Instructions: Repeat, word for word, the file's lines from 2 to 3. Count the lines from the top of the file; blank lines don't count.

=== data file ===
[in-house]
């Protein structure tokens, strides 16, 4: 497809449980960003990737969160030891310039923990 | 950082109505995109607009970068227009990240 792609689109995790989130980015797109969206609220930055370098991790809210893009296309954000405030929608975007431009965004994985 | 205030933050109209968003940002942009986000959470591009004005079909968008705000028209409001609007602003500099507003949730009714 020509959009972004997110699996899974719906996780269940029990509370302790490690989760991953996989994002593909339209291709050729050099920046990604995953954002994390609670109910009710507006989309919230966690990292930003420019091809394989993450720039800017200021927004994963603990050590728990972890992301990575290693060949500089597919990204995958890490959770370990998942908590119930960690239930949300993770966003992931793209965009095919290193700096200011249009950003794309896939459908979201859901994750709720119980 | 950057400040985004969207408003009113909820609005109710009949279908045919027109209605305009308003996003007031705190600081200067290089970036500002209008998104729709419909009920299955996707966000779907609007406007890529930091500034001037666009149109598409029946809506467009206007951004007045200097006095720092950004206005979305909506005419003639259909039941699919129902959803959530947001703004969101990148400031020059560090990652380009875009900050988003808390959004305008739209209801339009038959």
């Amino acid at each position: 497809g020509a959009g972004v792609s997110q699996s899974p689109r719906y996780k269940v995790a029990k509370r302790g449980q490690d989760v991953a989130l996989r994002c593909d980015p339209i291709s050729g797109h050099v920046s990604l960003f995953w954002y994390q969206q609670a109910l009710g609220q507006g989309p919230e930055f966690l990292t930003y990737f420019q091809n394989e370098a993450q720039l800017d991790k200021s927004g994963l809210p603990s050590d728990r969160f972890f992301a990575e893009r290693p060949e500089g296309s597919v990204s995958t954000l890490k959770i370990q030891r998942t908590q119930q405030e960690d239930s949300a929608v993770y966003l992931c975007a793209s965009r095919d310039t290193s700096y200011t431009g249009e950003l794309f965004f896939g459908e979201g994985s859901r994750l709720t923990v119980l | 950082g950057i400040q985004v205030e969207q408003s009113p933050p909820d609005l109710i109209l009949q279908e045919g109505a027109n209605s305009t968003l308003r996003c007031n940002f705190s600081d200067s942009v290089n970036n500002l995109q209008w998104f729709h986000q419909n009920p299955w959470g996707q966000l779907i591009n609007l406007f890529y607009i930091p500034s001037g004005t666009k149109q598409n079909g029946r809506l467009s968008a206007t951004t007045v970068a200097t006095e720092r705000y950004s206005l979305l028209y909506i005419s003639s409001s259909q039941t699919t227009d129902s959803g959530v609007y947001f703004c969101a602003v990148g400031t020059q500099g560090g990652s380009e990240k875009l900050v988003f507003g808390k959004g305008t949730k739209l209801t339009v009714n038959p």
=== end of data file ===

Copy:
């Protein structure tokens, strides 16, 4: 497809449980960003990737969160030891310039923990 | 950082109505995109607009970068227009990240 792609689109995790989130980015797109969206609220930055370098991790809210893009296309954000405030929608975007431009965004994985 | 205030933050109209968003940002942009986000959470591009004005079909968008705000028209409001609007602003500099507003949730009714 020509959009972004997110699996899974719906996780269940029990509370302790490690989760991953996989994002593909339209291709050729050099920046990604995953954002994390609670109910009710507006989309919230966690990292930003420019091809394989993450720039800017200021927004994963603990050590728990972890992301990575290693060949500089597919990204995958890490959770370990998942908590119930960690239930949300993770966003992931793209965009095919290193700096200011249009950003794309896939459908979201859901994750709720119980 | 950057400040985004969207408003009113909820609005109710009949279908045919027109209605305009308003996003007031705190600081200067290089970036500002209008998104729709419909009920299955996707966000779907609007406007890529930091500034001037666009149109598409029946809506467009206007951004007045200097006095720092950004206005979305909506005419003639259909039941699919129902959803959530947001703004969101990148400031020059560090990652380009875009900050988003808390959004305008739209209801339009038959």
């Amino acid at each position: 497809g020509a959009g972004v792609s997110q699996s899974p689109r719906y996780k269940v995790a029990k509370r302790g449980q490690d989760v991953a989130l996989r994002c593909d980015p339209i291709s050729g797109h050099v920046s990604l960003f995953w954002y994390q969206q609670a109910l009710g609220q507006g989309p919230e930055f966690l990292t930003y990737f420019q091809n394989e370098a993450q720039l800017d991790k200021s927004g994963l809210p603990s050590d728990r969160f972890f992301a990575e893009r290693p060949e500089g296309s597919v990204s995958t954000l890490k959770i370990q030891r998942t908590q119930q405030e960690d239930s949300a929608v993770y966003l992931c975007a793209s965009r095919d310039t290193s700096y200011t431009g249009e950003l794309f965004f896939g459908e979201g994985s859901r994750l709720t923990v119980l | 950082g950057i400040q985004v205030e969207q408003s009113p933050p909820d609005l109710i109209l009949q279908e045919g109505a027109n209605s305009t968003l308003r996003c007031n940002f705190s600081d200067s942009v290089n970036n500002l995109q209008w998104f729709h986000q419909n009920p299955w959470g996707q966000l779907i591009n609007l406007f890529y607009i930091p500034s001037g004005t666009k149109q598409n079909g029946r809506l467009s968008a206007t951004t007045v970068a200097t006095e720092r705000y950004s206005l979305l028209y909506i005419s003639s409001s259909q039941t699919t227009d129902s959803g959530v609007y947001f703004c969101a602003v990148g400031t020059q500099g560090g990652s380009e990240k875009l900050v988003f507003g808390k959004g305008t949730k739209l209801t339009v009714n038959p």